Kayky (18, Attacking Midfielder/Winger, Brazil)
A €10m deal for the highly rated Fluminense prospect was wrapped up in April, though he will not officially move to Manchester before the turn of the year (i.e. at the end of the domestic season in Brazil.)
Having just turned 18, it seems sensible for Kayky to keep playing first-team football in Brazil for another six months. In fact, there’s still some way for him to go to become a regular for Fluminense and, despite starting every game in the Copa Libertadores, he only registered his first league start in late June (although he has featured in the Carioca State championship.) That said, he has progressed quickly and when entering the pitch he does have an immediate impact.
Similar in style to Douglas Costa, Kayky’s most striking attributes are his explosive pace and dynamic ball-carrying abilities, while his fine dribbling skills help to create chances in the attacking third. Still a relatively modest height at 5-foot-7, he’s equipped with excellent balance and can take a tough challenge without losing his footing. He has also got clever off-the-ball movement, often choosing the right spaces in which to make intelligent runs.
While the 18-year-old has already created a lot of buzz, his end product can still improve. Though he’ll probably end up playing in a variety of positions off the striker, he prefers starting on the right in order to cut infield onto his favoured left foot and while City will want him to work on his weaker foot, he is an instinctive footballer who doesn’t hesitate to make a quick decision.
Aguilar appeared on the radar of many scouts during the South American Under-17 Championship in 2019 — not just for his well-balanced defensive and attacking game, but also his impressive upper body strength for one so young — and City moved quickly to complete his €1.5m signing.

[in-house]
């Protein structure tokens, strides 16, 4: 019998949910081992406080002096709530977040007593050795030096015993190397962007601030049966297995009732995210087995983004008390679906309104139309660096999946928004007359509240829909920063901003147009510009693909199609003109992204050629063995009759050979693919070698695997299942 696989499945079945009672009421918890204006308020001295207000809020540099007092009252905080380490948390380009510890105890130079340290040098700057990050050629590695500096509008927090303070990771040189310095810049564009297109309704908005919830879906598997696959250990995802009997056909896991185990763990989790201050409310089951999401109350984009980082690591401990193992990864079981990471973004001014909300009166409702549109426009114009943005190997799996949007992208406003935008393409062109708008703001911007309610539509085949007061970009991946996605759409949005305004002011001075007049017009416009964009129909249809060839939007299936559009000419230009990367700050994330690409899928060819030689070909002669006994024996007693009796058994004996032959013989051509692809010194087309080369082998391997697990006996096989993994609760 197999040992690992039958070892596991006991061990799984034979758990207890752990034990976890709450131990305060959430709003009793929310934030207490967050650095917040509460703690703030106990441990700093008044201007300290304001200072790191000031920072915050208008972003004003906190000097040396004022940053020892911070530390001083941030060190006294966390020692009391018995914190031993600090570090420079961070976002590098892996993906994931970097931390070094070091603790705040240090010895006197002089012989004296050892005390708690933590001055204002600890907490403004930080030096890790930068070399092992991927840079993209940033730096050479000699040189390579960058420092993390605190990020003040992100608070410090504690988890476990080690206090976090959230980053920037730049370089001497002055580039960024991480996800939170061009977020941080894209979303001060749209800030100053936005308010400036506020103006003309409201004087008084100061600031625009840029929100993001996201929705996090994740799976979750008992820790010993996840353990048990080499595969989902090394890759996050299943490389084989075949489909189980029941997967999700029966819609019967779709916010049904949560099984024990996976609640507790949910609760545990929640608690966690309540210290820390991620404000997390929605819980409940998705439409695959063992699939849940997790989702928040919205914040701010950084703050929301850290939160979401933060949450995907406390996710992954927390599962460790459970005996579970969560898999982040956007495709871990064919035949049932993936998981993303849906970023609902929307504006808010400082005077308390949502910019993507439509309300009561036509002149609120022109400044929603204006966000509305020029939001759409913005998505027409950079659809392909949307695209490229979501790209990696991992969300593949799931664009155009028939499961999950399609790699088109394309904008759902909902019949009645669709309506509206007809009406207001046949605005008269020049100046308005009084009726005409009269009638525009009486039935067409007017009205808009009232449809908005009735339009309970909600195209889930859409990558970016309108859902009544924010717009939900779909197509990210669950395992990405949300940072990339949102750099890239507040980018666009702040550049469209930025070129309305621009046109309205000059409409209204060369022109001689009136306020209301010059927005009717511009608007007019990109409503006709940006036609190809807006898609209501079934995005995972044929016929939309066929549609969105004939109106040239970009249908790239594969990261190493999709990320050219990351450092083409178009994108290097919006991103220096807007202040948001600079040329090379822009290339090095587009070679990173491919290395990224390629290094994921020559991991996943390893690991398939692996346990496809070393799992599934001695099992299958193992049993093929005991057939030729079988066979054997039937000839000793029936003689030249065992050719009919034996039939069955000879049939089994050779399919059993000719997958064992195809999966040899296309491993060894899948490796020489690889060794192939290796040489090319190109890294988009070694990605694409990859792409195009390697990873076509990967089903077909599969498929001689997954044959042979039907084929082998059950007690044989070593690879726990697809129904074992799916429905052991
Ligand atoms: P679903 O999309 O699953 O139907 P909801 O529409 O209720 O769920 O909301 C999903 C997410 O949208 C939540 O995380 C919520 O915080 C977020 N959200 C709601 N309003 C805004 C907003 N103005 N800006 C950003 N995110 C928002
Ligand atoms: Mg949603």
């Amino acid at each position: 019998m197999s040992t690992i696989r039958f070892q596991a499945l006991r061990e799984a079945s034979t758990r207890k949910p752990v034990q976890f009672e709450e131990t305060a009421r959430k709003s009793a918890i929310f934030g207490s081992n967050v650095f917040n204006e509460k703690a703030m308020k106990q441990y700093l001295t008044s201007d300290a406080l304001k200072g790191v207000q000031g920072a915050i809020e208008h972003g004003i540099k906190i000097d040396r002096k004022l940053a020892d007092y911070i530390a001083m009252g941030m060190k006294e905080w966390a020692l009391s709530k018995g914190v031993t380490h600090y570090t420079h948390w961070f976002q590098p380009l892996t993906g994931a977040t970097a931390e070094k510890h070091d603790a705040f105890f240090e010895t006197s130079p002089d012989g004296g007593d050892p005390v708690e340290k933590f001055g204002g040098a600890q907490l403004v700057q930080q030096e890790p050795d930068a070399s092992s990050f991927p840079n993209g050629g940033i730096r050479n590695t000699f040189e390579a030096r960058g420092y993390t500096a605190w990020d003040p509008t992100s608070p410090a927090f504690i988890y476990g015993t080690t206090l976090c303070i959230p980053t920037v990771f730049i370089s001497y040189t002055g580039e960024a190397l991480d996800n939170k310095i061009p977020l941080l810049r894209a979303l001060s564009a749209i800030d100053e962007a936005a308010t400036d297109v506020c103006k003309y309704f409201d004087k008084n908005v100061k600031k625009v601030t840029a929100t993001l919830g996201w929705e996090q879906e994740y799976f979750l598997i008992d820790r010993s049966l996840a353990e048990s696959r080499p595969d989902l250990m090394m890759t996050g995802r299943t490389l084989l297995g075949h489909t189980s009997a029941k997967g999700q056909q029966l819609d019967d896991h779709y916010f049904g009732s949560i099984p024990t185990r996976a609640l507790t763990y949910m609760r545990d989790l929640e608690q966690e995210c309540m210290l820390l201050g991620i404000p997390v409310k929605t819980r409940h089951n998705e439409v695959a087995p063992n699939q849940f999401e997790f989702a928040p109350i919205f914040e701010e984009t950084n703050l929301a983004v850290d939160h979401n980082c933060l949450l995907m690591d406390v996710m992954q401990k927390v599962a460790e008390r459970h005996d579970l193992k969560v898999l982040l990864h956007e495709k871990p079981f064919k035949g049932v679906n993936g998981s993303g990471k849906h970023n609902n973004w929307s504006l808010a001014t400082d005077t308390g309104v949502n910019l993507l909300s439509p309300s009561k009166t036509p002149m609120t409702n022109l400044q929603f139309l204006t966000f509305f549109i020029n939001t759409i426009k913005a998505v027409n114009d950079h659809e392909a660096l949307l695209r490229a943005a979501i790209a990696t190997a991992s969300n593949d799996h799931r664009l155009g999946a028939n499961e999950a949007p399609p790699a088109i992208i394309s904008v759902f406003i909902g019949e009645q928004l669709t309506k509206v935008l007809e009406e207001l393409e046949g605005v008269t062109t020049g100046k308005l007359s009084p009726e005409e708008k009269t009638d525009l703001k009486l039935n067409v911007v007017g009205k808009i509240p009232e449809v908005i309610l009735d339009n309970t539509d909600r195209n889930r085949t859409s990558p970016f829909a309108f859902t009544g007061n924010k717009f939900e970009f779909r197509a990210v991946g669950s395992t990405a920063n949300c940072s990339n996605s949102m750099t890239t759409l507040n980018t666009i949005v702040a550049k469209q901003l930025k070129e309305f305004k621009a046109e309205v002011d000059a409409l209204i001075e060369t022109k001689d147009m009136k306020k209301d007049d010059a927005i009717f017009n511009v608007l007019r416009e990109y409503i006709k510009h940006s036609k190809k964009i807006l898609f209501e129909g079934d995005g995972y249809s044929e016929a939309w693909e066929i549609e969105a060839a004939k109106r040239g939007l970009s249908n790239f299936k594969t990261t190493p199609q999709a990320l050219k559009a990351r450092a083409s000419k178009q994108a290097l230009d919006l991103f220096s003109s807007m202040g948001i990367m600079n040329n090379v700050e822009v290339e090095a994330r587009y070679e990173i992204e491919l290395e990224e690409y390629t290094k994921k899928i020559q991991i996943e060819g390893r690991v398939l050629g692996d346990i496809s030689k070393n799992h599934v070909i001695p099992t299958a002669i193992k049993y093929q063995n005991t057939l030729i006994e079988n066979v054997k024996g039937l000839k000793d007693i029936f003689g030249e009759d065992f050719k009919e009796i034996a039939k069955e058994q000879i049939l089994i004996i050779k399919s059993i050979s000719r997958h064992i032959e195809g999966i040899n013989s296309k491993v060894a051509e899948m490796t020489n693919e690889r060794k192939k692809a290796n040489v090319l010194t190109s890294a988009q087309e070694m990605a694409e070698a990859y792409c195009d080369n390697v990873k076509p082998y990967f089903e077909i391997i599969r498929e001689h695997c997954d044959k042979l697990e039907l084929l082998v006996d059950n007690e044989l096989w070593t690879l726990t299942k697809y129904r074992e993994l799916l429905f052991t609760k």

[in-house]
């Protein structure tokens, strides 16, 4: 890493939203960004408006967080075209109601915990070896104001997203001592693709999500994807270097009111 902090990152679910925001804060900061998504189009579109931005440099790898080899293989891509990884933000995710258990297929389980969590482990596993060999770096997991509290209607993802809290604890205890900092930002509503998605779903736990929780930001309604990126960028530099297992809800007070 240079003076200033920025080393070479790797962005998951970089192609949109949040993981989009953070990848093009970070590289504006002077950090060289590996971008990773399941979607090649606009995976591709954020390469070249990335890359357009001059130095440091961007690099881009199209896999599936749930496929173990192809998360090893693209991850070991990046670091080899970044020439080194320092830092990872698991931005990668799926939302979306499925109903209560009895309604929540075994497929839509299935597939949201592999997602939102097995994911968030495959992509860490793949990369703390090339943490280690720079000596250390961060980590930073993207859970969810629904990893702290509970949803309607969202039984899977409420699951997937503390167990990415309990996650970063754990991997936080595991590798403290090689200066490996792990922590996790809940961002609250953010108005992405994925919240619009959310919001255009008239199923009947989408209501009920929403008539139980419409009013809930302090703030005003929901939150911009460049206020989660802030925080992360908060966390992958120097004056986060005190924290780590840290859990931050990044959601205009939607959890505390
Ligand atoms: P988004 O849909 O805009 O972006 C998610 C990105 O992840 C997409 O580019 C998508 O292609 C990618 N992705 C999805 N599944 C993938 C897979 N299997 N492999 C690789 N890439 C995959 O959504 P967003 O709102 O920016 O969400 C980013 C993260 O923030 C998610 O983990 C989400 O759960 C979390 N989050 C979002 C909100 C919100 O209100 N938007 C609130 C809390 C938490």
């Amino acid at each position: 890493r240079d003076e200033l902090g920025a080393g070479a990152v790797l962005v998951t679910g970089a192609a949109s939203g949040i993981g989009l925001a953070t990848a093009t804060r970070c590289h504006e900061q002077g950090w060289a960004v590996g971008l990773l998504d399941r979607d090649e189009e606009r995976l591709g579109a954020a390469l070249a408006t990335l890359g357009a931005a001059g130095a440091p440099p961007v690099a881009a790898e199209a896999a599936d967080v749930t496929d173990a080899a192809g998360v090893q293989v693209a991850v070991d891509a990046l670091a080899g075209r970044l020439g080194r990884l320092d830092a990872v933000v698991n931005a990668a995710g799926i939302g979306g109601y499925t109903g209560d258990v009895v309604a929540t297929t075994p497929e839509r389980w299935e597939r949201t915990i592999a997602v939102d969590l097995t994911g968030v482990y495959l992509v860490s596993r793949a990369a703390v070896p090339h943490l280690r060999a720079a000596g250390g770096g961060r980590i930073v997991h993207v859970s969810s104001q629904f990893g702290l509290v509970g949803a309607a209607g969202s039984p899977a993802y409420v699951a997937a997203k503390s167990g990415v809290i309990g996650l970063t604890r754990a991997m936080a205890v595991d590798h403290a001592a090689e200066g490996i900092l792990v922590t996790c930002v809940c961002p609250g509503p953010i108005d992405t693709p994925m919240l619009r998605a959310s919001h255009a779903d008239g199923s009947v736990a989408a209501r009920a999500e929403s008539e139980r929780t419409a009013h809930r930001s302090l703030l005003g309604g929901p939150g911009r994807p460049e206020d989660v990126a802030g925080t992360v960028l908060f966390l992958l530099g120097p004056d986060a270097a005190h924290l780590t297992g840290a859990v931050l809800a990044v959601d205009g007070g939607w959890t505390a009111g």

While plenty of teenagers from Brazil and Argentina have been picked up by Premier League teams in the past, a Peruvian joining a top club at the age of 18 is a rare occurrence. City have recently sent Aguilar to second division Belgian side Lommel on loan and it will be intriguing to see if he will eventually follow in the footsteps of his countryman, Nolberto Solano, to become a fully-fledged Premier League right-back.
The pacey Aguilar is comfortable on the ball and a good crosser, while he’s also able to find space in the final third when attacking — either looking for combinations to advance into the penalty area or looking for a back-post delivery.
At the rate Man City are signing South American prospects, there’s no guarantee that being drafted into the CFG system will result in a career playing for the Premier League champions, or whether a future of being shuffled between the various feeder clubs awaits. In Aguilar’s case, continuing his development for a year or two in Belgium before potentially moving on to one of the top leagues is a logical way to start his European adventure, but City will be keeping a close eye on how all their new arrivals fare.